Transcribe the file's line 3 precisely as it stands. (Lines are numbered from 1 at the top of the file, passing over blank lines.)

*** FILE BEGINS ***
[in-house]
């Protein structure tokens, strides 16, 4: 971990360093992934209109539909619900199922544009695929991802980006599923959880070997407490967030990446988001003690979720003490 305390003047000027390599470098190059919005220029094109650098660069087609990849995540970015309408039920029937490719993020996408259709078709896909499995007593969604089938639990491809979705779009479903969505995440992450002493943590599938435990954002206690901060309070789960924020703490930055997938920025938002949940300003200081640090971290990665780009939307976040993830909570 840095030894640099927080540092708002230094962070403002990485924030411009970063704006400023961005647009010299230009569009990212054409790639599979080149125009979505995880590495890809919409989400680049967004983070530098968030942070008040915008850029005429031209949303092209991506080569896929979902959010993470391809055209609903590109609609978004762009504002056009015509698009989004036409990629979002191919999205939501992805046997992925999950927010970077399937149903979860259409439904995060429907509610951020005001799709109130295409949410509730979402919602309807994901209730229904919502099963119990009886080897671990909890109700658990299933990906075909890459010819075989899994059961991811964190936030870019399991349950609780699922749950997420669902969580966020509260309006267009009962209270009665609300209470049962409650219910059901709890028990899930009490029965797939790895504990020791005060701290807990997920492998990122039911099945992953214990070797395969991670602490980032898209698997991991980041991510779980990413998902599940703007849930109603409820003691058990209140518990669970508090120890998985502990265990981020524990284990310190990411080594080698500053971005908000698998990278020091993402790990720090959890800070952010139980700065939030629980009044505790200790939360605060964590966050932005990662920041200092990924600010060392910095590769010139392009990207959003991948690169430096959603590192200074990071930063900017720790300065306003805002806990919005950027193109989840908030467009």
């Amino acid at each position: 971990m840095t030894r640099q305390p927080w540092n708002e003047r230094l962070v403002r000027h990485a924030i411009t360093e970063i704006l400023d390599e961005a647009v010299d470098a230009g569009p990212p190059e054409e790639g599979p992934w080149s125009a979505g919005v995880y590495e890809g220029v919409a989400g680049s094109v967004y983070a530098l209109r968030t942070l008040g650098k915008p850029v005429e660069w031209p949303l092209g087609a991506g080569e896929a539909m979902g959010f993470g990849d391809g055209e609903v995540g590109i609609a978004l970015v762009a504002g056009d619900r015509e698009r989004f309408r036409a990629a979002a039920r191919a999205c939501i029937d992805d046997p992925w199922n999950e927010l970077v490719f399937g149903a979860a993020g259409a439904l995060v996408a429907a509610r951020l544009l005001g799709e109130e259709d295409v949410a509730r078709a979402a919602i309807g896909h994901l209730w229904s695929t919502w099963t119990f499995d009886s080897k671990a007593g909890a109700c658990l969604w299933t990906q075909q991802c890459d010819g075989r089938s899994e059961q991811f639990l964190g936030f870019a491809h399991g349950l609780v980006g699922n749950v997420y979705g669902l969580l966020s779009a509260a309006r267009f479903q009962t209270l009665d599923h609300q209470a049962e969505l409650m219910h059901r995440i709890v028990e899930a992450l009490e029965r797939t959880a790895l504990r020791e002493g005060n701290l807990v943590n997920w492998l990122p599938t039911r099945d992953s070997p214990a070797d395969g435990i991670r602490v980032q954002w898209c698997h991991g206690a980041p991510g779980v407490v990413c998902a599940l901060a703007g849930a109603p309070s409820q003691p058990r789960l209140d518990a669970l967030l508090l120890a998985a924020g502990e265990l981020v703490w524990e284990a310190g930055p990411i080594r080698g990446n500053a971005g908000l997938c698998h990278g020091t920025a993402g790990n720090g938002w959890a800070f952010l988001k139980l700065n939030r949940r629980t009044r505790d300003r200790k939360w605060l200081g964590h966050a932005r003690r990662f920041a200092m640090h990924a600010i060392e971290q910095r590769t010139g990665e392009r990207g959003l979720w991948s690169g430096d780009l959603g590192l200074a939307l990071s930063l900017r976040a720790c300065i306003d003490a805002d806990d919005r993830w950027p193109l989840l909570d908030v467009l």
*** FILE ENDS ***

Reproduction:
């Amino acid at each position: 971990m840095t030894r640099q305390p927080w540092n708002e003047r230094l962070v403002r000027h990485a924030i411009t360093e970063i704006l400023d390599e961005a647009v010299d470098a230009g569009p990212p190059e054409e790639g599979p992934w080149s125009a979505g919005v995880y590495e890809g220029v919409a989400g680049s094109v967004y983070a530098l209109r968030t942070l008040g650098k915008p850029v005429e660069w031209p949303l092209g087609a991506g080569e896929a539909m979902g959010f993470g990849d391809g055209e609903v995540g590109i609609a978004l970015v762009a504002g056009d619900r015509e698009r989004f309408r036409a990629a979002a039920r191919a999205c939501i029937d992805d046997p992925w199922n999950e927010l970077v490719f399937g149903a979860a993020g259409a439904l995060v996408a429907a509610r951020l544009l005001g799709e109130e259709d295409v949410a509730r078709a979402a919602i309807g896909h994901l209730w229904s695929t919502w099963t119990f499995d009886s080897k671990a007593g909890a109700c658990l969604w299933t990906q075909q991802c890459d010819g075989r089938s899994e059961q991811f639990l964190g936030f870019a491809h399991g349950l609780v980006g699922n749950v997420y979705g669902l969580l966020s779009a509260a309006r267009f479903q009962t209270l009665d599923h609300q209470a049962e969505l409650m219910h059901r995440i709890v028990e899930a992450l009490e029965r797939t959880a790895l504990r020791e002493g005060n701290l807990v943590n997920w492998l990122p599938t039911r099945d992953s070997p214990a070797d395969g435990i991670r602490v980032q954002w898209c698997h991991g206690a980041p991510g779980v407490v990413c998902a599940l901060a703007g849930a109603p309070s409820q003691p058990r789960l209140d518990a669970l967030l508090l120890a998985a924020g502990e265990l981020v703490w524990e284990a310190g930055p990411i080594r080698g990446n500053a971005g908000l997938c698998h990278g020091t920025a993402g790990n720090g938002w959890a800070f952010l988001k139980l700065n939030r949940r629980t009044r505790d300003r200790k939360w605060l200081g964590h966050a932005r003690r990662f920041a200092m640090h990924a600010i060392e971290q910095r590769t010139g990665e392009r990207g959003l979720w991948s690169g430096d780009l959603g590192l200074a939307l990071s930063l900017r976040a720790c300065i306003d003490a805002d806990d919005r993830w950027p193109l989840l909570d908030v467009l």